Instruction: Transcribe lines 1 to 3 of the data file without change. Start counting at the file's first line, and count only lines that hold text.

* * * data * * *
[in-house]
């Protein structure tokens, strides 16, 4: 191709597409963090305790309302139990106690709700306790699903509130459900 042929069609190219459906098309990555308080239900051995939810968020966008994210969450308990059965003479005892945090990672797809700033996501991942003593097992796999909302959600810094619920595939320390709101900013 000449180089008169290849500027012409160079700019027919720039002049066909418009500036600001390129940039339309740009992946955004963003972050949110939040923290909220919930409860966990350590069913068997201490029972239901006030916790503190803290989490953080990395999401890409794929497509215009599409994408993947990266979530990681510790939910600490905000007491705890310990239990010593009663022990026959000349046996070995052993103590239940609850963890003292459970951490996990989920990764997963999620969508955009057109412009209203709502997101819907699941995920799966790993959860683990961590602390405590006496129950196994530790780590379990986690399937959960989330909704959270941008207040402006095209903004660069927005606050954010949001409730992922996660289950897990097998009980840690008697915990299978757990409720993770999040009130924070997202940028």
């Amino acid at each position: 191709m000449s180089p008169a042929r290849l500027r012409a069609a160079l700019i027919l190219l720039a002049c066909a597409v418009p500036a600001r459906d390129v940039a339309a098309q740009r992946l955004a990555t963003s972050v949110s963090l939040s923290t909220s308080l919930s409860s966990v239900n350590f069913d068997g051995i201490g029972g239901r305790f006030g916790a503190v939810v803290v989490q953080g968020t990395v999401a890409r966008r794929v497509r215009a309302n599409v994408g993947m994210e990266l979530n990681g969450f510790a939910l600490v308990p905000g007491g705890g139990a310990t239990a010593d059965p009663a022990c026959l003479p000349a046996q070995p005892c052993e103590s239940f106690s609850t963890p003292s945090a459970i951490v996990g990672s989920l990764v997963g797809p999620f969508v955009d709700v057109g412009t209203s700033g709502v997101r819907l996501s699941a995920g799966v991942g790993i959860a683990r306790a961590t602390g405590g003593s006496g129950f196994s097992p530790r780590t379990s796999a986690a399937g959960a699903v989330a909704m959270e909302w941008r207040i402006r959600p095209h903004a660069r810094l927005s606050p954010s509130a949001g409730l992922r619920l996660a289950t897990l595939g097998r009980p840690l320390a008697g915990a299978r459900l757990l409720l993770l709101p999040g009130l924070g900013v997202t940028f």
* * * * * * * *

[in-house]
């Protein structure tokens, strides 16, 4: 191709597409963090305790309302139990106690709700306790699903509130459900 042929069609190219459906098309990555308080239900051995939810968020966008994210969450308990059965003479005892945090990672797809700033996501991942003593097992796999909302959600810094619920595939320390709101900013 000449180089008169290849500027012409160079700019027919720039002049066909418009500036600001390129940039339309740009992946955004963003972050949110939040923290909220919930409860966990350590069913068997201490029972239901006030916790503190803290989490953080990395999401890409794929497509215009599409994408993947990266979530990681510790939910600490905000007491705890310990239990010593009663022990026959000349046996070995052993103590239940609850963890003292459970951490996990989920990764997963999620969508955009057109412009209203709502997101819907699941995920799966790993959860683990961590602390405590006496129950196994530790780590379990986690399937959960989330909704959270941008207040402006095209903004660069927005606050954010949001409730992922996660289950897990097998009980840690008697915990299978757990409720993770999040009130924070997202940028």
């Amino acid at each position: 191709m000449s180089p008169a042929r290849l500027r012409a069609a160079l700019i027919l190219l720039a002049c066909a597409v418009p500036a600001r459906d390129v940039a339309a098309q740009r992946l955004a990555t963003s972050v949110s963090l939040s923290t909220s308080l919930s409860s966990v239900n350590f069913d068997g051995i201490g029972g239901r305790f006030g916790a503190v939810v803290v989490q953080g968020t990395v999401a890409r966008r794929v497509r215009a309302n599409v994408g993947m994210e990266l979530n990681g969450f510790a939910l600490v308990p905000g007491g705890g139990a310990t239990a010593d059965p009663a022990c026959l003479p000349a046996q070995p005892c052993e103590s239940f106690s609850t963890p003292s945090a459970i951490v996990g990672s989920l990764v997963g797809p999620f969508v955009d709700v057109g412009t209203s700033g709502v997101r819907l996501s699941a995920g799966v991942g790993i959860a683990r306790a961590t602390g405590g003593s006496g129950f196994s097992p530790r780590t379990s796999a986690a399937g959960a699903v989330a909704m959270e909302w941008r207040i402006r959600p095209h903004a660069r810094l927005s606050p954010s509130a949001g409730l992922r619920l996660a289950t897990l595939g097998r009980p840690l320390a008697g915990a299978r459900l757990l409720l993770l709101p999040g009130l924070g900013v997202t940028f």